Two cups (16 oz.) of prepared tomato sauce mixture (30 oz. tomato sauce, ½ cup salt, 3 qt. water) is added to each pan and simmered for 20 minutes. During this 20-minute simmer period the scratch abuse test is performed using the tiger paw head. The mixture is stirred in each pan with the tiger paw head in a circular pattern for 50 revolutions in a clockwise direction and with 50 more revolutions in a counter clockwise direction. At the conclusion of the 20-minute simmer period, the pans are removed from the burners, contents are emptied and each pan is washed thoroughly with a detergent solution. The pan is rinsed in clear water and wiped dry.

The pans are returned to the burner and the cooking procedure beginning with placing one tablespoon of oil in the center of the pan is repeated.

After every 4 cooks, an egg is fried as described above and the pan is rated for release and scratch. At the end of every 7 cooks (or if 7 cooks cannot be completed, at the end of each day) each pan is filled with a detergent solution of 2 cups of water, 1 teaspoon of liquid detergent and 3 teaspoons of salt. The detergent is brought to a boil and a lid is placed over the pan. The pan is removed from the burner and allowed to stand overnight. The next day the cycle begins with frying an egg and rating the pan. Testing continues until a pan is determined to have a scratch rating of 5 at which time testing stops. Scratch uses the same scale as that used in the TP test. The release scale is listed below.

Release (0-5): The release rating is determined by assessing how easily the egg slides and how much of the egg sticks to the pan.

5 Excellent
4 Very good
3 Good
2 Fair
1 Severe
0 Very Severe

Mechanical Abrasion and Release Test (MAR)

A coated substrate such as a fry pan is evaluated for both abrasion resistance and release. The coated pan is rigidly mounted on a support over which is mounted a reciprocating weighted vertical arm. A scouring pad is mounted to the end of the arm by means of a disc attached to the arm. The weight of the arm is 10 lbs. and the scouring pad (5 cm×5 cm) is a 7448 Scotch-Brite™ abrasion pad made from synthetic fibers manufactured by 3M. The arm is aligned to reciprocate horizontally across the interior of the fry pan for a path length of 6 inches (15.2 cm) i.e., two path lengths for a total of 12 inches (30.5 cm). A cycle is defined as an arm stroke across the pan and back again. The arm reciprocates at a rate of 54 cycles a minute. The pan is kept stationary and the abrasive pad arm moves backwards and forwards over the path length. After every 10,000 cycles, the arm is halted and a release test is performed.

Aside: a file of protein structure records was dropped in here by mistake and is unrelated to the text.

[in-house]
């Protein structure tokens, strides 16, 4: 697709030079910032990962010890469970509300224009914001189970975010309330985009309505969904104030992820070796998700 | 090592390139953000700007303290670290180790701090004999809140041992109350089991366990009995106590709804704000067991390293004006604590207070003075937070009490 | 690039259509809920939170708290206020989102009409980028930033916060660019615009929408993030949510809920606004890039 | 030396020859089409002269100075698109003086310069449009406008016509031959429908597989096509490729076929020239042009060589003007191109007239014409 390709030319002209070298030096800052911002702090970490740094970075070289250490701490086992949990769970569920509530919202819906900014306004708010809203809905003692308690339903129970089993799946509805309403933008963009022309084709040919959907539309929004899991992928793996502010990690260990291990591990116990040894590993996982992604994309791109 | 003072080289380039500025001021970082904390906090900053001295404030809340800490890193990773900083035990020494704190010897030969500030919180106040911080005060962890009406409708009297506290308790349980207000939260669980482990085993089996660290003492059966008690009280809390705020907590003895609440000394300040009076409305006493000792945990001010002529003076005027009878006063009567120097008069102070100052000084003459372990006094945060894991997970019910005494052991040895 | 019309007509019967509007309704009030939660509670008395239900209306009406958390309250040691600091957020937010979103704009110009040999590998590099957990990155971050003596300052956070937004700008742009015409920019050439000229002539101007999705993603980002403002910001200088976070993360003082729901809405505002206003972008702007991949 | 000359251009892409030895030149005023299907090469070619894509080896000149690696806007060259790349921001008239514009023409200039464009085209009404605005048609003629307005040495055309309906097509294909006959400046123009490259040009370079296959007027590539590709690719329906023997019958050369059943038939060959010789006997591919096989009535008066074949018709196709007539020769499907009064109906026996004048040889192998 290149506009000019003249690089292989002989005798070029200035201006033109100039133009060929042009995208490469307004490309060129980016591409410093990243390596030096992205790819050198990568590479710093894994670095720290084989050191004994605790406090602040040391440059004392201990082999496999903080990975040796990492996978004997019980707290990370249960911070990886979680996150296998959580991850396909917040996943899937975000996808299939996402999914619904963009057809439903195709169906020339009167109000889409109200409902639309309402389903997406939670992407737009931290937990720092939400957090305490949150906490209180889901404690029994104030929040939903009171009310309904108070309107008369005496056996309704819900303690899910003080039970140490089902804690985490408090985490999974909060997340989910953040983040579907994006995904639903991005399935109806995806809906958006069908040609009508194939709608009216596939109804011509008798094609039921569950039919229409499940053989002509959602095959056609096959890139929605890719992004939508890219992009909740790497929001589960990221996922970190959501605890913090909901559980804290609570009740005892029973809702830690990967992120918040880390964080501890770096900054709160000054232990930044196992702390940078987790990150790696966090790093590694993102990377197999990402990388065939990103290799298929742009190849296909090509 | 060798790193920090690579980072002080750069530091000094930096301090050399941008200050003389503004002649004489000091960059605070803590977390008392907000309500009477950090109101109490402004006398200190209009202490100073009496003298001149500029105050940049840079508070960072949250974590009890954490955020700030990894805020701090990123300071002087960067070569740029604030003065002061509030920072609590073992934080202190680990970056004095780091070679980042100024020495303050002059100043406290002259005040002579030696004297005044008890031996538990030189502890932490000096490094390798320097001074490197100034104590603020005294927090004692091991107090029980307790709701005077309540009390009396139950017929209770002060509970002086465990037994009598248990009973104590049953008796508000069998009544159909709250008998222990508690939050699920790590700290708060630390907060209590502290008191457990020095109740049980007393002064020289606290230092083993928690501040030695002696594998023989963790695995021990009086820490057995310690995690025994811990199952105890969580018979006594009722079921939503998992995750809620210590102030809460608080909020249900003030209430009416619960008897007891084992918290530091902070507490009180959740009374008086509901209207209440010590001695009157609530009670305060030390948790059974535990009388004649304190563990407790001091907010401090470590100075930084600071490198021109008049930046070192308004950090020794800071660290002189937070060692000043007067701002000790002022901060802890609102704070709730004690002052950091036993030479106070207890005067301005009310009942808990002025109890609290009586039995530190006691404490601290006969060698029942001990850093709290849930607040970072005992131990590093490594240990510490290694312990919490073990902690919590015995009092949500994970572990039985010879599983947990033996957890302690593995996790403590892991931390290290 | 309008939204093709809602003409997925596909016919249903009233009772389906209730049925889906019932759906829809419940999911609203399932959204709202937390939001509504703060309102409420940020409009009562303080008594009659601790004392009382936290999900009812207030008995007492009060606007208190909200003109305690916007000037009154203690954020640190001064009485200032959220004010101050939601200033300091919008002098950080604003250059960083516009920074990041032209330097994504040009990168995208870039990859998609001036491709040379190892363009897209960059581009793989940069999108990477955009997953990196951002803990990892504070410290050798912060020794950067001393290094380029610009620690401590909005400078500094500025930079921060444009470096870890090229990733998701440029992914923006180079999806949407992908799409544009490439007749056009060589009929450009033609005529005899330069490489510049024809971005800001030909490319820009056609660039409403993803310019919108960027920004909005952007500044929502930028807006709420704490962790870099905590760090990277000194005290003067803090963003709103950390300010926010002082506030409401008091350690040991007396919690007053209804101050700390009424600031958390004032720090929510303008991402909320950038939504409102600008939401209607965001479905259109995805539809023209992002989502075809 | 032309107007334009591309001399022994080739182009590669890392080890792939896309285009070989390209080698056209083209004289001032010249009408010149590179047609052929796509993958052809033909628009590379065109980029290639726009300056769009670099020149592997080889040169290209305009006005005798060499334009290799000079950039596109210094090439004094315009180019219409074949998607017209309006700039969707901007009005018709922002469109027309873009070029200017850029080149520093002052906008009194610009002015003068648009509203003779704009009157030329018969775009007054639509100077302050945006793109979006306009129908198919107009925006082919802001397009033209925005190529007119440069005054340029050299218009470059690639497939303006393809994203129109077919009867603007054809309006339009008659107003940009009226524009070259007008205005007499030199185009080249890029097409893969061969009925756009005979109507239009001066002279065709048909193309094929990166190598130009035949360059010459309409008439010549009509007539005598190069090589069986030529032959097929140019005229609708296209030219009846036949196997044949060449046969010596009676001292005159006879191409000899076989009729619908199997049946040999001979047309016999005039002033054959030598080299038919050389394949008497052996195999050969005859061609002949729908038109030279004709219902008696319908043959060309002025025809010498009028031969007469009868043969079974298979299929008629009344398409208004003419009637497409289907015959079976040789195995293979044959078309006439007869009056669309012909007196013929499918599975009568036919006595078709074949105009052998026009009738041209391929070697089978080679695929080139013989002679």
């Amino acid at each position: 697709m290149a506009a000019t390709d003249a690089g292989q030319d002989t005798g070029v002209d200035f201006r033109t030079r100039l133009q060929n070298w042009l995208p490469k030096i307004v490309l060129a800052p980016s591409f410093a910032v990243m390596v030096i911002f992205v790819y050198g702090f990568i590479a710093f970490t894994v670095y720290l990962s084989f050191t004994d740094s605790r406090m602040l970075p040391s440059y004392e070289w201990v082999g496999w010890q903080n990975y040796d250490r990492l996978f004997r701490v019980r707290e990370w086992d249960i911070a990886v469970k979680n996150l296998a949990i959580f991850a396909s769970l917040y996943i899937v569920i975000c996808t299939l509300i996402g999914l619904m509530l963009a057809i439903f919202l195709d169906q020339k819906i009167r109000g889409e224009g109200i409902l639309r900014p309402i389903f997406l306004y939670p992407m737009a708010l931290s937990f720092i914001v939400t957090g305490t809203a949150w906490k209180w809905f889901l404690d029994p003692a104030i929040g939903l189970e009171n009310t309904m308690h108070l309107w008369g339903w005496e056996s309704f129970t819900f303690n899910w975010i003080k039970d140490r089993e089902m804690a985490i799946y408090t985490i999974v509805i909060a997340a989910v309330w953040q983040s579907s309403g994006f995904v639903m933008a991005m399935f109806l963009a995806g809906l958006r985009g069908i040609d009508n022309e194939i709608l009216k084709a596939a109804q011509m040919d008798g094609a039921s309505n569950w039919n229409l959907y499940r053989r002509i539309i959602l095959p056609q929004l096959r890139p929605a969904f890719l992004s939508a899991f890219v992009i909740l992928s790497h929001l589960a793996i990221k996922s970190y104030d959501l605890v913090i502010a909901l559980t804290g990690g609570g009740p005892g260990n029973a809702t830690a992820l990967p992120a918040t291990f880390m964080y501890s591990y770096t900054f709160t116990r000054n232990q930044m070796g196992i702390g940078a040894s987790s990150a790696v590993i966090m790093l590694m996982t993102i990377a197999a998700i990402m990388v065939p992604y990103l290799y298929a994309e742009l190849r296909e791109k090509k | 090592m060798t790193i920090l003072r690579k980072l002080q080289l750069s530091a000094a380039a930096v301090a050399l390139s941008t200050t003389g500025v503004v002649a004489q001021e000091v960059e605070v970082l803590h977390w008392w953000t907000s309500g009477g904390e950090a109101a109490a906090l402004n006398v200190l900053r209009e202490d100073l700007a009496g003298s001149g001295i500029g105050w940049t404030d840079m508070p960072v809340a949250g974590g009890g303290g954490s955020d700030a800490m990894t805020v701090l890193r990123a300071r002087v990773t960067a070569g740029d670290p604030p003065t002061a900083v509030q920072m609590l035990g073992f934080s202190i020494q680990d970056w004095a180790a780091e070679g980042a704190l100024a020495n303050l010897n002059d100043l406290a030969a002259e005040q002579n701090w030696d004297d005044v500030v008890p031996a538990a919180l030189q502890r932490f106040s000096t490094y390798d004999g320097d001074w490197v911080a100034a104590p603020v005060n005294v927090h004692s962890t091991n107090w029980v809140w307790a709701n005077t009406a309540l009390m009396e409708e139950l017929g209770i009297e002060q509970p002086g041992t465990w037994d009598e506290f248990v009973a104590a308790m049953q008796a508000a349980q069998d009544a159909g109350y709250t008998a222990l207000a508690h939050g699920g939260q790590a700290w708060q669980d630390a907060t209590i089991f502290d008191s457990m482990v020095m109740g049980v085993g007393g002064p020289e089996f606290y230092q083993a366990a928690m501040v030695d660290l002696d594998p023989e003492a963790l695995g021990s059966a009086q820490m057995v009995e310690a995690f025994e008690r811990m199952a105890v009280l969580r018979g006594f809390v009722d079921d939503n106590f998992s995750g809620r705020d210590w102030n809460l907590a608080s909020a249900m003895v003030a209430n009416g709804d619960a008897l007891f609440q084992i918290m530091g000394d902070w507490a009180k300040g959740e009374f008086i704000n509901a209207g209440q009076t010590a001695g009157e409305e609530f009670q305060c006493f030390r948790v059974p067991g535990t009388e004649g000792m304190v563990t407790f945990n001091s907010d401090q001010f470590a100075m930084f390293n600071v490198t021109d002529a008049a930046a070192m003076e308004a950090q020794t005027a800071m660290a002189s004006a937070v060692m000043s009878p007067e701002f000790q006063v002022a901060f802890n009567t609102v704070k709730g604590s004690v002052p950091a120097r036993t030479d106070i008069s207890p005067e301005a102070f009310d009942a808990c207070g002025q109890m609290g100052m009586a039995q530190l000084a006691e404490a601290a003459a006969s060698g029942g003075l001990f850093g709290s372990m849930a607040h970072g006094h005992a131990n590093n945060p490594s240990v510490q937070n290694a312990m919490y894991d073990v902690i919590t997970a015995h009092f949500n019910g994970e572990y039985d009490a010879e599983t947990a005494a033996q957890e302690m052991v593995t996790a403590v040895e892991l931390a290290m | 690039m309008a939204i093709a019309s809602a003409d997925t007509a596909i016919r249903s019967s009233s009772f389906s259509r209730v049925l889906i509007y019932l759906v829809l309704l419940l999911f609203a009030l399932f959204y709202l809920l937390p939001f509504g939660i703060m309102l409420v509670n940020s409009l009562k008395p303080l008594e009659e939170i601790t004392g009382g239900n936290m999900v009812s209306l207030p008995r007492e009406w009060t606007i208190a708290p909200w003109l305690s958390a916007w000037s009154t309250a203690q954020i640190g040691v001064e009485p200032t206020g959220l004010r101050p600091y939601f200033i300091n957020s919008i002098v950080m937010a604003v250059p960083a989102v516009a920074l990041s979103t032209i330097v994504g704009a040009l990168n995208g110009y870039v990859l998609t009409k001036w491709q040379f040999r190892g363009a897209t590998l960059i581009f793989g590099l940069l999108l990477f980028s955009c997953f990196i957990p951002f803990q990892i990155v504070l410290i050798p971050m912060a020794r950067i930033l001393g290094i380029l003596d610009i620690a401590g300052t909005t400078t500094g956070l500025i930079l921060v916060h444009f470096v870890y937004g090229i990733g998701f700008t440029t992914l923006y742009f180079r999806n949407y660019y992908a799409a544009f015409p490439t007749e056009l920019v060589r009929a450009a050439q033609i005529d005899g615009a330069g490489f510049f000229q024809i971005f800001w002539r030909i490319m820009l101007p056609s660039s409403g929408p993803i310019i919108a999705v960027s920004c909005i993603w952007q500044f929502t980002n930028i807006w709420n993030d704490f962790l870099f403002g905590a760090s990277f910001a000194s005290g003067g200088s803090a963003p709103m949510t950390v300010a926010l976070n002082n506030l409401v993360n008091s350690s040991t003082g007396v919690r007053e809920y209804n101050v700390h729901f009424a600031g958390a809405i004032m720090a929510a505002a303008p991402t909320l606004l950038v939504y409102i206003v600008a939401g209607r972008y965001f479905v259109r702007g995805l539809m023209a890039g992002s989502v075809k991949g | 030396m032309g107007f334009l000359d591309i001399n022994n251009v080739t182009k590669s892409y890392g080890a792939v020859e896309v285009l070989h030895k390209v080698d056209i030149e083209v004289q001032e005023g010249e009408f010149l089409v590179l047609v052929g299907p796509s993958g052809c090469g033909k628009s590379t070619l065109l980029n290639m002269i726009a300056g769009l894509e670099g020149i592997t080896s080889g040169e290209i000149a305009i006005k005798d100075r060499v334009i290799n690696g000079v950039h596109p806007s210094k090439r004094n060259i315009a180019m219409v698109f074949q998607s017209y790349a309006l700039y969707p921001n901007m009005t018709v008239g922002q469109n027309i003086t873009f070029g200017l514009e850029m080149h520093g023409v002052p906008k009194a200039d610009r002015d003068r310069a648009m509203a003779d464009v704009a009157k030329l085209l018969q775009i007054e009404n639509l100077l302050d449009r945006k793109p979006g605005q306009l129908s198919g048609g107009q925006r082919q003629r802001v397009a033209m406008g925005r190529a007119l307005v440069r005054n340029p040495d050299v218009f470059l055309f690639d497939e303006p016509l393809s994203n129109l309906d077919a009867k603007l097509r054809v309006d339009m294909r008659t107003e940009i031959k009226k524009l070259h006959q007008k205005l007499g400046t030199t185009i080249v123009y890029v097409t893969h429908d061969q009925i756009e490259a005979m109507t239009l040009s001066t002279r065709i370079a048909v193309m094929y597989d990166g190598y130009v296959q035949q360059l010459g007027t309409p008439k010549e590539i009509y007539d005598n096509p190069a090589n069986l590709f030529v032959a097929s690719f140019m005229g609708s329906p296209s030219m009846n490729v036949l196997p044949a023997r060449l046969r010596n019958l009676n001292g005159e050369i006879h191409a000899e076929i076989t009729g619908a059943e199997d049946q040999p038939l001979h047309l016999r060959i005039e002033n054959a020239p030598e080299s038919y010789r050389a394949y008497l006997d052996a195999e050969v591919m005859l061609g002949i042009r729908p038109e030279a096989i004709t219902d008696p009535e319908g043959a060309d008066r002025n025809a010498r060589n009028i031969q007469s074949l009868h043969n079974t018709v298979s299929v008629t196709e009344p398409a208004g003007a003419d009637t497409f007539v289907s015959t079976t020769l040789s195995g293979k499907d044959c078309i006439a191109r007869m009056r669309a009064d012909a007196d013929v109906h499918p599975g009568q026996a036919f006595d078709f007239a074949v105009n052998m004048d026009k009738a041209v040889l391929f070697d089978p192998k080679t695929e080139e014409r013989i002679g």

The release test is a means of determining the ability of the nonstick coating to release an egg. The pan is heated to a range of from 446° F. (230° C.) to 464° F. (240° C.) and maintained in this temperature range as measured by a contact pyrometer on the substrate surface throughout the testing. To conduct the test an egg is broken over the pan and cooked about 20-25 seconds until the egg congeals to a milky white color. A small cocktail fork is worked around the perimeter of the egg and under the egg to loosen it from the pan. The egg is eased over with the fork and removed from the pan. The pan is rated for release on the scale listed below.

The abrasion pad is replaced every 10,000 cycles and the testing continues with application of abrasion and testing for release after every 10,000 cycles.

Release: The release rating is determined by assessing the amount of egg residue remaining on the pan.

Good—No residue

Fair—3 or 4 tiny spots of egg, some small specs of brown carbonized residue

Poor—Egg sticks, a lot of brown carbonized residue

AIHAT

A coated substrate such as a fry pan is subjected to a series of high temperature cooking cycles using common household metal cooking utensils (fork, spatula, whisk, knife). A description of the test is described in U.S. Pat. No. 5,250, 356 (Batzar) column 3, lines 11-64. The test is a measure of mar and scratch from common cooking abuse.

Dried Film Thickness (DFT)

The baked coating thickness is measured with a film thickness instrument, e.g., Fisherscope, based on the eddy-current principle (ASTM B244).

EXAMPLES

Fluoropolymer

PTFE dispersion: DuPont TFE fluoropolymer resin dispersion grade 30, available from the DuPont Company, Wilmington, Del.

FEP dispersion: TFE/HFP fluoropolymer resin dispersion with a solids content of from 54.5-56.5 wt % and RDPS of from 150-210 nanometers, the resin having an HFP content of from 9.3-12.4 wt % and a melt flow rate of 11.8-21.3 measured at 372° C. by the method of ASTM D-1238 modified as described in U.S. Pat. No. 4,380,618.

PFA dispersion: DuPont PFA fluoropolymer resin dispersion grade 335, available from the DuPont Company, Wilmington, Del.

Polymer Binder

PAI is Torlon® Al-10 poly(amide-imide) (Amoco Chemicals Corp.), a solid resin (which can be reverted to polyamic salt) containing 6-8% of residual NMP.

Polyamic acid salt is generally available as polyamic acid having an inherent viscosity of at least 0.1 as measured as a 0.5 wt % solution in N,N-dimethylacetamide at 30° C. It is dissolved in a coalescing agent such as N-methyl pyrrolidone, and a viscosity reducing agent, such as furfuryl alcohol and reacted with tertiary amine, preferably triethyl amine to form the salt which is soluble in water, as described in greater detail in U.S. Pat. No. 4,014,834 (Concannon).

Inorganic Film Hardener

Silicon carbide supplied by Elektroschmelzwerk Kempten GmbH (ESK), Munich Germany

P 600=25.8±1 micrometers average particle size

P 400=35.0±1.5 micrometers average particle size

P 320=46.2±1.5 micrometers average particle size